We miss Kenny and we mourn his passing at such a young age. We take solace in the fact that he maintained his finest form right up until the end. And he left such a remarkable body of work, including his album “My Inspiration,” Kenny’s personal favorite. Click on the link of the title of this article, “It’s Campbell’s Chicken Soup Noodles” and you will be transported to the Hamilton website where there is a clip of Kenny and Monk’s interview from 2001. Coincidentally on that site, just below Kenny’s clip is also one of Bob Rosengarden, so you will get double the fun.

Romy

November 23, 2008

Why the Name Monk?

First of all, if you’re expecting to get my given birth name, you’re not going to find it here so read no further.

I’m embarrassed because it’s such a non-story story. Everybody assumes it’s because it’s after Thelonious Monk, the piano player, because they see me playing piano.

But the real backstory is that when I entered Fredonia State in 1968, I was a saxophone major. Unbelievably enough, we music majors at Fredonia didn’t have time to watch stuff on TV, we were too busy in the practice rooms sweating our comps and rehearsing our senior recitals. My hero at that time was Cannonball Adderley. I even saw Cannonball in person at Fredonia. What a great experience that was. One of my housemates there was Onaje Alan Gumbs, who I had the most pleasure interviewing for the jazz archive. He lived in the same house with me, in a musician-filled place off campus.

Fredonia has the most cold and blistering winds in the winter, and I used to wear a long blue coat with the hood pulled up, and as I walked around, one of my fellow classmates, Bill Verity, said "you look like a Monk walking around like that." The moniker stuck. It seemed like a good name for a jazz musician after all.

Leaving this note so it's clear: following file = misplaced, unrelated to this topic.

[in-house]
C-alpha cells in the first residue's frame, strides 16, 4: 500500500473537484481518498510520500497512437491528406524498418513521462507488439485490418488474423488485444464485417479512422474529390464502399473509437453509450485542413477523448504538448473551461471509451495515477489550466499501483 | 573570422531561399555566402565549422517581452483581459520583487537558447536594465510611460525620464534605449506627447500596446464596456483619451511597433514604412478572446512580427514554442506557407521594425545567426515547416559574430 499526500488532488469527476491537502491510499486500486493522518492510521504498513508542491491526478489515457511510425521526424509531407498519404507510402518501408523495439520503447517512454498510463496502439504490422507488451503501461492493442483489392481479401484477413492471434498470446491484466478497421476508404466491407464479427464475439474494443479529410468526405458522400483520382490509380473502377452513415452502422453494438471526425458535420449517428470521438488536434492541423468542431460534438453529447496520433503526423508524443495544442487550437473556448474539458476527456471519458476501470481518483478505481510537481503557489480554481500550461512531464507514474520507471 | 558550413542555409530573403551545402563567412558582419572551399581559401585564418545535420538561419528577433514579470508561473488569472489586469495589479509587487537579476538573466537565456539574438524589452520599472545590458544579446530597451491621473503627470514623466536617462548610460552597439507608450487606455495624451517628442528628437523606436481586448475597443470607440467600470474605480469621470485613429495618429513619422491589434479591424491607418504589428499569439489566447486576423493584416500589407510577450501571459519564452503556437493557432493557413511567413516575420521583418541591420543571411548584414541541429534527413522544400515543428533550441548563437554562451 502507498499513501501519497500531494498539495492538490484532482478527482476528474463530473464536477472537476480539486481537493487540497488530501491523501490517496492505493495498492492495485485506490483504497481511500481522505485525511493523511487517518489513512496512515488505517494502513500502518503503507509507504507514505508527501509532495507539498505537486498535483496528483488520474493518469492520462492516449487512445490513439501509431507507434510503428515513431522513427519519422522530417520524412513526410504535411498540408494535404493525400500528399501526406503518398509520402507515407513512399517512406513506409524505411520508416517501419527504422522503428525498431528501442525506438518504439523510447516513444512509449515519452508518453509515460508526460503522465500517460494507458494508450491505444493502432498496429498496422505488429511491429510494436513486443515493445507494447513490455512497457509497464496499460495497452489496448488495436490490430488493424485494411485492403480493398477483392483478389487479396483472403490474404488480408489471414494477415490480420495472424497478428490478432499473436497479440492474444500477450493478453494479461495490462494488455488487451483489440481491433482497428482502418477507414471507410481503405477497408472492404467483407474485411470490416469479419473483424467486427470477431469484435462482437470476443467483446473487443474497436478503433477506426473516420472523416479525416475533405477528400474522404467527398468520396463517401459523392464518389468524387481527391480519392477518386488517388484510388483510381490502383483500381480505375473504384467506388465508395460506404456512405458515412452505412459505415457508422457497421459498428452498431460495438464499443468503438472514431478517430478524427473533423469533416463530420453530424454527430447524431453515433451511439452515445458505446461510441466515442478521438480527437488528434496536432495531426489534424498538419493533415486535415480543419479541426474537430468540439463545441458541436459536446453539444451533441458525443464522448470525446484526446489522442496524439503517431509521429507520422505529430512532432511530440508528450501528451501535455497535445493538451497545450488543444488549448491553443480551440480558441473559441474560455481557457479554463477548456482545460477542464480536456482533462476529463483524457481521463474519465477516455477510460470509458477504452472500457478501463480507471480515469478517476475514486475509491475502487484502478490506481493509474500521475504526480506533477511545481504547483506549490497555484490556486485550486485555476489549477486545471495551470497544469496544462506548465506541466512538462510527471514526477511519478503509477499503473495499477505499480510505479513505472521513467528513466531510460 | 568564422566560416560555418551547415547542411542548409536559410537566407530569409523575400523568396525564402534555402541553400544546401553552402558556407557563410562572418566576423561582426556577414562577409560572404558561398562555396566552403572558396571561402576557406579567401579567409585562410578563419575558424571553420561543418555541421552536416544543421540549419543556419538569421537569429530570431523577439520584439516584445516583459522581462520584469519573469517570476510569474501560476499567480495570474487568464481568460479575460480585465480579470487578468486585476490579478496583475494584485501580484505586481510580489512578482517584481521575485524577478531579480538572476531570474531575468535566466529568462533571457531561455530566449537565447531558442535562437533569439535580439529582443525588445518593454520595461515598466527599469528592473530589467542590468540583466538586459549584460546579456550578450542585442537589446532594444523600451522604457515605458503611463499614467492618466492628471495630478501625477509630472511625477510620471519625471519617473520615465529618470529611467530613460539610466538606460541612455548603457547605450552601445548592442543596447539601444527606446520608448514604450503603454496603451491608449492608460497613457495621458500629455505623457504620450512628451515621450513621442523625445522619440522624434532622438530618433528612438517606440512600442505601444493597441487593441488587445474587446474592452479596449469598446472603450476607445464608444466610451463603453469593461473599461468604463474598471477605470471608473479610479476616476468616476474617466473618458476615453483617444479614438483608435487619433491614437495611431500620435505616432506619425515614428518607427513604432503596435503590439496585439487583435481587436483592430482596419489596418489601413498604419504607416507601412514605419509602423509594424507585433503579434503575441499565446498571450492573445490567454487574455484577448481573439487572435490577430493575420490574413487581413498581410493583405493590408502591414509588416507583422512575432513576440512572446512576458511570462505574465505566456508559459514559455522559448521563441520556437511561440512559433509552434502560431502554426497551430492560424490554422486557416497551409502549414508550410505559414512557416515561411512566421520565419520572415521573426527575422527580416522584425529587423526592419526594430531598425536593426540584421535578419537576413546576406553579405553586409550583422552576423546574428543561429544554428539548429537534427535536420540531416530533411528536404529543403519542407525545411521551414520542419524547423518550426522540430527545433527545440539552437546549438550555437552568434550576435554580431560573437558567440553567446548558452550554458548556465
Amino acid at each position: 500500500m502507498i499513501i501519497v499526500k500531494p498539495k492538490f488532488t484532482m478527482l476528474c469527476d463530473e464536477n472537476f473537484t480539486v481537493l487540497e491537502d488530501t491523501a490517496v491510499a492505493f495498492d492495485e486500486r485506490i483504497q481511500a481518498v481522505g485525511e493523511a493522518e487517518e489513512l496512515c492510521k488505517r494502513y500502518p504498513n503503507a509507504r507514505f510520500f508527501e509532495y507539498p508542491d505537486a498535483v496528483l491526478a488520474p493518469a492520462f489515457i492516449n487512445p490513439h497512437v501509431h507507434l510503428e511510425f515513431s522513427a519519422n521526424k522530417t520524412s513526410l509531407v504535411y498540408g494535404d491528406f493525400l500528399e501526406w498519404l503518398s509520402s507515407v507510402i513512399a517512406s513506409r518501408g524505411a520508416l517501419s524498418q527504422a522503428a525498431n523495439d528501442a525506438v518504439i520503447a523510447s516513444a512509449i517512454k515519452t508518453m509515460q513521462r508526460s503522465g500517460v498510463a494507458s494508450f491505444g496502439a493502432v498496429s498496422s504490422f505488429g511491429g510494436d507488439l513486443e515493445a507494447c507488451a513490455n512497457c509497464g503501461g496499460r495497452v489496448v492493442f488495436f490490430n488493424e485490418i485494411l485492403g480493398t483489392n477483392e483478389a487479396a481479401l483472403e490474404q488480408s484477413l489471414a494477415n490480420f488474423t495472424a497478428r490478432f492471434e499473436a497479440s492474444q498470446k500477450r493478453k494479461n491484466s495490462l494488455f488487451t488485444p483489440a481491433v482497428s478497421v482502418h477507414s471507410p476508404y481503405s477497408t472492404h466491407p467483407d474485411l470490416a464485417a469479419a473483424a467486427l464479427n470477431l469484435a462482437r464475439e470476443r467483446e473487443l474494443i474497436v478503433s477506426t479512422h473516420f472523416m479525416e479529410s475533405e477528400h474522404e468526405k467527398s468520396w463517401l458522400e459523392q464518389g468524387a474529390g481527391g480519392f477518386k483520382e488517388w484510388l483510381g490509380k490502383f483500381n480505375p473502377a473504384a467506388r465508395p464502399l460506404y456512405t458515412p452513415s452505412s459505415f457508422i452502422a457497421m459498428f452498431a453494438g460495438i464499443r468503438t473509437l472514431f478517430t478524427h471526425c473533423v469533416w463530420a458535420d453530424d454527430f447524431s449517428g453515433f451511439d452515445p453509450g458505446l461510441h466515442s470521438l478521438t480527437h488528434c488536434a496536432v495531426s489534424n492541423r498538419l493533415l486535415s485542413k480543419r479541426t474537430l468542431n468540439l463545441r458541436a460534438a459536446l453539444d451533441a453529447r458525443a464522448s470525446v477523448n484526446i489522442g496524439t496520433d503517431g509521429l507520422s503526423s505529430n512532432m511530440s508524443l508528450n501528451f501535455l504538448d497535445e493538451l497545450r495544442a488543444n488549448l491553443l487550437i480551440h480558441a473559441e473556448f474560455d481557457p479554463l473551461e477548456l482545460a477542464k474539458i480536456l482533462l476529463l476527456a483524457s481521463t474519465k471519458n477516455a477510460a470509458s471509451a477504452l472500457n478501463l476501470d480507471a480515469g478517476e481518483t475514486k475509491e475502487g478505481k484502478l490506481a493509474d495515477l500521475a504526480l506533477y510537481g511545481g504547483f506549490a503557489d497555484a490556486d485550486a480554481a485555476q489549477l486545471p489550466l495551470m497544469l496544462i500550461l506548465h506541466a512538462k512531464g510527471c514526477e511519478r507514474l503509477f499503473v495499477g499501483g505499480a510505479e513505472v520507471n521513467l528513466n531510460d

Parenthetically, during those days of studying saxophone, the music that really got us music majors, and especially those of us interested in jazz, excited came from Blood, Sweat & Tears and Chicago. The horn sections were fabulous. To this day if an old Rock & Roll song has a little solo by Phil Woods or David Sanborn, I just love it. And to this day I think “Green Onions” is the greatest song ever recorded. I use it as my ringtone on my cell phone. My daughters gave it to me as a Christmas present a few years ago. They downloaded it to my cell phone then dialed the number and made it ring. What a gag!

For a few years after graduation, all my musician friends called me Monk. I taught at Vernon-Verona-Sherrill School system here in Central New York for six years as a music teacher. I was responsible for music in grades K through 12. Those teachers and students knew me by my birth name of course.

Following those six years, I quit teaching and we formed a Rock & Roll band called Mr. Edd (note the two D’s) which had a huge cult following. We traveled the east coast from Florida to Canada, and Buffalo to Boston, and it was truly a great band. This were the good old eighties, when there were frat houses and gigs to be had everywhere and clubs were packed everywhere we went. Anyone who saw Mr. Edd in those days knows who “Monk Rowe” is, but of course, NOT my given name was, because none of my bandmates ever referred to me by my given name, which is a common name for boys. Also that was the time before DWI’s became a serious crime, and smoking was permitted in bars. I used to get a kick out of saying to a huge crowd “show me your beers!” and they would all hold up their beers and cheer. I used to always make a joke about Rich Light our sound man. He is totally bald and a hairdresser. Rich is a fantastic drummer, and mentored my daughter on drums when she was in the marching band in high school. I used to say “you know our light man, Rich, right? He’s a bald hairdresser! Would you go to a bald hairdresser?”